New York Daily Photo Analytics

Tuesday, January 19, 2010

The Lomo Look


I do believe that there can be great value in de-emphasising the tools in many endeavors. Technology has advanced so far that in many fields, it is very easy to get lost in the tools of the trade. In photography, particularly, the number of devices and accoutrement is extraordinary, and many photographers do become obsessed with the gadgetry.

There are numerous cameras in the "toy" camera category which have found favor with members of the photographic community and students. They typically were inexpensive plastic cameras, many produced as novelties, which often produce strange and unpredictable results. Some cameras in this class will even display evidence of light leaks. Many, like the Holga, Diana and Lomo, have developed cult followings, owing to these photographic effects. The Diana was originally produced in the 1960s in Hong Kong and was a predecessor to the Holga, which was made in China (first appearing in Hong Kong in 1982).

In 1991, two Austrian marketing students discovered the LOMO LC-A, a camera introduced in 1984 by a state-run optics company in St. Petersburg, Russia. They became enchanted with the photographic results of the Lomo camera, which will show any combination of bright colors with somewhat garish, contrasty, images, often with blurring and vignetting.

Use of low fidelity toy cameras can be a very useful exercise in learning to focus on the art of photography, training the eye, and playing down the technology. There is no question that good work can be produced using low tech camera equipment and that conversely poor work can be done with top equipment. Some award-winning photos were created using Lomos and other cameras of this class.

However, the bottom line with this type of camera is that you give up a lot of control. Using it becomes an exercise in working with (or around) the camera's "flaws." If you are interested in controlling depth of field for portraiture, shooting in very low light with high ISO, achieving sharpness with high quality lenses, exposure compensation, white balance, etc., these types of cameras will show their limitations. However, the lack of control is not only their weakness but also the appeal of these cameras. The fact there is a very distinctive Holga or Lomo "look" is a result of these cameras' anomalies or limitations.

Lomography is the trademark of Lomographische AG, founded by the two Austrian students, who, in early 1995, negotiated exclusive distribution of the Lomo LC-A. Lomography also distributes a number of low cost analogue cameras, such as the Diana and the Holga.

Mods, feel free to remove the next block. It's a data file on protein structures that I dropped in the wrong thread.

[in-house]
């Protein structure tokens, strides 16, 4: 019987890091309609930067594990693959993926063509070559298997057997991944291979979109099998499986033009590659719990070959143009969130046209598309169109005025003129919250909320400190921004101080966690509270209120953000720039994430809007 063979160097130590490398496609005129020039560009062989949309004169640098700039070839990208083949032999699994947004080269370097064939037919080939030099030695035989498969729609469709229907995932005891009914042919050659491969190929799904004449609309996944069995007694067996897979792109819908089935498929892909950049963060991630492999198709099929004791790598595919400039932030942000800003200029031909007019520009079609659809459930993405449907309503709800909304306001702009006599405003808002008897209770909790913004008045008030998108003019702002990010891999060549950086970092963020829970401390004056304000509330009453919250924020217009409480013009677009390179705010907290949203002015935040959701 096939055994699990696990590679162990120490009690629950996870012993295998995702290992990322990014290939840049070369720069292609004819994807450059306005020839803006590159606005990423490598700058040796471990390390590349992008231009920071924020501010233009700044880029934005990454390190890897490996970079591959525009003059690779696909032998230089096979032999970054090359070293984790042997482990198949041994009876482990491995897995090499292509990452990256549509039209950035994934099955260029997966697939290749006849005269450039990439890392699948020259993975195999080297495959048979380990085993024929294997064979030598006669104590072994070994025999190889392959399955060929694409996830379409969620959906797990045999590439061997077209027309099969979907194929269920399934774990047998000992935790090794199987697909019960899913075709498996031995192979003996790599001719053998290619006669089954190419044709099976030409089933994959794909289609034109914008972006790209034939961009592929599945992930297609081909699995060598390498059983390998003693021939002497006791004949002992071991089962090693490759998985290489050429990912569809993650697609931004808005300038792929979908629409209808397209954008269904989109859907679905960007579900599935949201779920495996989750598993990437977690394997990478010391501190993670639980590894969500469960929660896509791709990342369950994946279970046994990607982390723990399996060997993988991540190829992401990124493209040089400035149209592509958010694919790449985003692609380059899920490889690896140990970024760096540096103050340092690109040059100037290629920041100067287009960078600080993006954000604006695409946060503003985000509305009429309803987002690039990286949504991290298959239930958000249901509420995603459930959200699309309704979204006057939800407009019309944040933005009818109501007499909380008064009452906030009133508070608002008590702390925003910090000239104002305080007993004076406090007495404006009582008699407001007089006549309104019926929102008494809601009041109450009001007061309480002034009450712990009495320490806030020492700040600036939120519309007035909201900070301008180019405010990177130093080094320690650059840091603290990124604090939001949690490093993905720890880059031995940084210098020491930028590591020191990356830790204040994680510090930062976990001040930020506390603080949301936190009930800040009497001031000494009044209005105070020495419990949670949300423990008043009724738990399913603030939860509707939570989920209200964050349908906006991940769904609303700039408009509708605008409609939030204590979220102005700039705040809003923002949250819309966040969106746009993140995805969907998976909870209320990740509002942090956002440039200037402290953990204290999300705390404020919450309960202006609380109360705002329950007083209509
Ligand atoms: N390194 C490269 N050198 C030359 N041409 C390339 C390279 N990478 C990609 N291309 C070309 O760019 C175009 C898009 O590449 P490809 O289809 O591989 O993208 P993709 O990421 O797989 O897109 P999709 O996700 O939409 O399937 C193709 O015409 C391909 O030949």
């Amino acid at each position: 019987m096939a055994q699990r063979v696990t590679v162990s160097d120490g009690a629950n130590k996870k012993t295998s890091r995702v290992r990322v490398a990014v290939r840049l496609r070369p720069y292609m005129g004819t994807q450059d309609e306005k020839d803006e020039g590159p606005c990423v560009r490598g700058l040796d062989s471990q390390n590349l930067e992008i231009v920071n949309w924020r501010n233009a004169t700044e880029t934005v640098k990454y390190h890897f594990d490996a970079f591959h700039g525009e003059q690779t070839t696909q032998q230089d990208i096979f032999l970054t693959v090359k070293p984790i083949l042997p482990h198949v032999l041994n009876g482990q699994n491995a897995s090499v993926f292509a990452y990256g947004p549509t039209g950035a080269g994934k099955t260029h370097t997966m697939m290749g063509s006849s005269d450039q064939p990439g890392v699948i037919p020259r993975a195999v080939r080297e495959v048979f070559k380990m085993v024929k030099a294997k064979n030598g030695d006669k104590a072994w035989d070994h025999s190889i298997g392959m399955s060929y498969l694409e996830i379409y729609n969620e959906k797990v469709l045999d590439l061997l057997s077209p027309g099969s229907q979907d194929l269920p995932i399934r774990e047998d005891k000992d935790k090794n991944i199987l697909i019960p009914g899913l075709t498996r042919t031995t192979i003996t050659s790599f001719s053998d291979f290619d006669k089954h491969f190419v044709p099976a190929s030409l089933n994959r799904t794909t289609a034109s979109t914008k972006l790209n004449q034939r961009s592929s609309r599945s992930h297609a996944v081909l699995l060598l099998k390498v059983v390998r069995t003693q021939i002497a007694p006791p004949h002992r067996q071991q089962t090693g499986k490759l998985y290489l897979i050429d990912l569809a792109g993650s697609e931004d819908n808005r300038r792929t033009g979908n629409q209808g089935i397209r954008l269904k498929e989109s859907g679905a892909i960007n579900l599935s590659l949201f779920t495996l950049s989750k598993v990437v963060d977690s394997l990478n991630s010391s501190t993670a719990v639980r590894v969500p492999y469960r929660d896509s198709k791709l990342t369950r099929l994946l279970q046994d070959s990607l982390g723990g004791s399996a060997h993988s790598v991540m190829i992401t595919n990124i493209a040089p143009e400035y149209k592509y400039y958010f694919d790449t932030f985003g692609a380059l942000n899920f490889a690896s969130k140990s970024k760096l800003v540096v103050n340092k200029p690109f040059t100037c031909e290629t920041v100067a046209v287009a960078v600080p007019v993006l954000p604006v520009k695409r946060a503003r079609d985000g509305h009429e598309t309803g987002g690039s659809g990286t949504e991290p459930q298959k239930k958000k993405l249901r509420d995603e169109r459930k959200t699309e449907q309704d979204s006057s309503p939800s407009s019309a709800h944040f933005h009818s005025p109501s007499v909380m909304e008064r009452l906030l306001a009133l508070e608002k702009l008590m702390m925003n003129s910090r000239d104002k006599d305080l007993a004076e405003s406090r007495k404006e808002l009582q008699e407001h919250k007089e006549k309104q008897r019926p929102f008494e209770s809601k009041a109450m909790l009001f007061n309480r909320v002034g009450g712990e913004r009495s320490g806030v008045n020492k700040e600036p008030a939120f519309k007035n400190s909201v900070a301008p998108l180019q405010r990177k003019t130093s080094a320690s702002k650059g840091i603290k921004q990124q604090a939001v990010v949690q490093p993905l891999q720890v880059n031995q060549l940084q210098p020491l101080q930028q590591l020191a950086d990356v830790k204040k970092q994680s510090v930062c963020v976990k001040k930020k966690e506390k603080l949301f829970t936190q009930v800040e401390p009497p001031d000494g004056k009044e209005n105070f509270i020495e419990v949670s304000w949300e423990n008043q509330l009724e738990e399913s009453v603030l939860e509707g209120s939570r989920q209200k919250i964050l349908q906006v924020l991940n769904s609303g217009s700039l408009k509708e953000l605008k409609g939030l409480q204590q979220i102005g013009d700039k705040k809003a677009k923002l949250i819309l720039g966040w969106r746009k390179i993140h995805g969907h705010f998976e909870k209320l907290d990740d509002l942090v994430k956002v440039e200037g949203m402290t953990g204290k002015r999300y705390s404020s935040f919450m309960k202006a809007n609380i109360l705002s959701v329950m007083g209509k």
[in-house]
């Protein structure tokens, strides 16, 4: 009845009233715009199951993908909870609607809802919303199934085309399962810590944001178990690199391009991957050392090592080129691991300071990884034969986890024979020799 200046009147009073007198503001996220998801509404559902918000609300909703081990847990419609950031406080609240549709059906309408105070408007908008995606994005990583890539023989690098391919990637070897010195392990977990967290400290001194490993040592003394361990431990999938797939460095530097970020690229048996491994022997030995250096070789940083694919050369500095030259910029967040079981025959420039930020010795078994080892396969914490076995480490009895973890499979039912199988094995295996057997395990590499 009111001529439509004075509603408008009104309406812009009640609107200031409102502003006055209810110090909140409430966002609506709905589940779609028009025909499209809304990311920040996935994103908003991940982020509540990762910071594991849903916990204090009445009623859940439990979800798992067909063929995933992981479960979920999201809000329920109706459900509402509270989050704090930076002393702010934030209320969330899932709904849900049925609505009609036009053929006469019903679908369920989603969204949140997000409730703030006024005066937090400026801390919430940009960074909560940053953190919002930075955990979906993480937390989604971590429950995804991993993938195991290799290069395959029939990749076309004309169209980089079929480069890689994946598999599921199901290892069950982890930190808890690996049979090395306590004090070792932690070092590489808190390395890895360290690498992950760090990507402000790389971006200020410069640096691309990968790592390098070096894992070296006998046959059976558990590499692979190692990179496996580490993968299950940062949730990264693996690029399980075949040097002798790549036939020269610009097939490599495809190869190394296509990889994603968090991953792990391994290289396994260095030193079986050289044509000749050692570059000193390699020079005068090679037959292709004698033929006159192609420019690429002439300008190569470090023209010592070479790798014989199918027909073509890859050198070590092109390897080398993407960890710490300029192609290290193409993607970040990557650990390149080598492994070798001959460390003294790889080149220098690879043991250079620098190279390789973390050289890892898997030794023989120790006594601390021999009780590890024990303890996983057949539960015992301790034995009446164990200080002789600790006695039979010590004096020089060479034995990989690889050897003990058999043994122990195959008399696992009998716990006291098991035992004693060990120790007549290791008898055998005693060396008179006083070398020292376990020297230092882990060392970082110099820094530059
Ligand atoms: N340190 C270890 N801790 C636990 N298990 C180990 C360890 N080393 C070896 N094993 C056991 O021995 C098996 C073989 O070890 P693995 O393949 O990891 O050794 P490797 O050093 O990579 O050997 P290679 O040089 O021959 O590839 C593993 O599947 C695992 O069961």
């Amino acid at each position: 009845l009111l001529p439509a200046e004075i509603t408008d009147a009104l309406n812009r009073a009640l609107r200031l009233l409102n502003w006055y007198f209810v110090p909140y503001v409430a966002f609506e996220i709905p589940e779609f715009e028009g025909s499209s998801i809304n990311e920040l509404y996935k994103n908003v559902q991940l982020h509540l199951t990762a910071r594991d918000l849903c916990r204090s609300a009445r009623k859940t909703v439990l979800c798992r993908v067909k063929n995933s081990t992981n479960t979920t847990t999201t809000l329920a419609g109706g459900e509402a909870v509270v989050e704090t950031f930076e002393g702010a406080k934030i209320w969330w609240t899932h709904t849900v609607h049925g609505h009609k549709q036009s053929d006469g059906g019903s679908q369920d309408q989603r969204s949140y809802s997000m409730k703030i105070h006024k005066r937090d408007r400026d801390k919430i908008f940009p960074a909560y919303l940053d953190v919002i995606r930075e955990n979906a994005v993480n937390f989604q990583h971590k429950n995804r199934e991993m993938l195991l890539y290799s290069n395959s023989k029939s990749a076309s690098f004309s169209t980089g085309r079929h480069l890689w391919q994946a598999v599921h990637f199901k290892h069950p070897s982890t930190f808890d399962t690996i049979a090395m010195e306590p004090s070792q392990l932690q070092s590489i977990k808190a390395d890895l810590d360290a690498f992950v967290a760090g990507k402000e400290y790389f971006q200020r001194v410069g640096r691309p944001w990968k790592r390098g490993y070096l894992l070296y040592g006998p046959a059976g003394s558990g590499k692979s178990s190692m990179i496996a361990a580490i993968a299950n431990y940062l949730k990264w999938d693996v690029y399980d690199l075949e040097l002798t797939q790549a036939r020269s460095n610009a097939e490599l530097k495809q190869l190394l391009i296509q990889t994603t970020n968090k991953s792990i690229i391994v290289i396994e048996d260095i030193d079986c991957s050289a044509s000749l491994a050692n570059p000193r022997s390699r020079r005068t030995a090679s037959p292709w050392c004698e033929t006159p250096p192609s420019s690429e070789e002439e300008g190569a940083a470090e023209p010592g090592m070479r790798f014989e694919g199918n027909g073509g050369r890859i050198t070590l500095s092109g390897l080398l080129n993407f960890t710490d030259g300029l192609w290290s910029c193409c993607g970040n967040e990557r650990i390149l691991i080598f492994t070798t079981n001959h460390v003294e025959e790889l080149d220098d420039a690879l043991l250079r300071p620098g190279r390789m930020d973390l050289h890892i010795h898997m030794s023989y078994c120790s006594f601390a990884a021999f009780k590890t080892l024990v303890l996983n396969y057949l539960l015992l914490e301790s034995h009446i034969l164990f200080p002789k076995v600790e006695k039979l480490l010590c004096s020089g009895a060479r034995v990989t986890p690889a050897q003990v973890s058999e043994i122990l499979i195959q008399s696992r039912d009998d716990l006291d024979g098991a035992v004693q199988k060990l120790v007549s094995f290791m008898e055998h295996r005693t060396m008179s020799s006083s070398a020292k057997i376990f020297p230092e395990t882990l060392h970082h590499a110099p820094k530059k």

The photo is from their new shop located at 41 West 8th Street. Lomography has 20 retail store/galleries world wide - the New York City shop is currently the only location in the United States. The shop sells cameras, film, accessories, and books. It will be introducing on-site film processing. They offer classes, workshops, and meetings each month. The store also features North America’s largest LomoWall, with 35,000 Lomographs on display. If you visit, you can see the equipment, as well as examples of the photography, and decide for yourself what you think of The Lomo Look :)

7 comments:

Lily Hydrangea said...

thanks for this info! I look forward to checking out their store.

Cesc said...

I love my Lomo, i love my lomographies!

missb@dragonflyvintage said...

oooohhhh! i didn't know there was a lomo STORE! with lomo CLASSES!!!

i'm IN!!!

Mary said...

I ran into some of their students in Washington Square Park one day. We took and exchanged photos of each other and my 2 dachshunds. Very stylized results on their part. You can rent equipment from the Lomo shop , too.

Parenthetically, I'll bet Lomo photographs would qualify to be entered in the annual "Krappy Kamera" contest which requires a "krappy" lens rather than camera, actually. Pinhole lenses requested.

Thérèse said...

An interesting concept for sure!

Lianne said...

OMG!!!! its like i died and went to lomo heaven.

i love my lomo cameras (i have 3) very much and you're right. the fact that i don't have as much control is one of the reasons i love them so much. i don't worry as much about the settings, rather i just snap to capture the moment and cross my fingers that i get a good shot. i also love the excitement of seeing my pictures get developed. :)

plastic is fantastic too!

leethroughthelens.blogspot.com

Web Design Portfolio said...

Great tip! NYC is the perfect place for a Lomo store. I must check it out!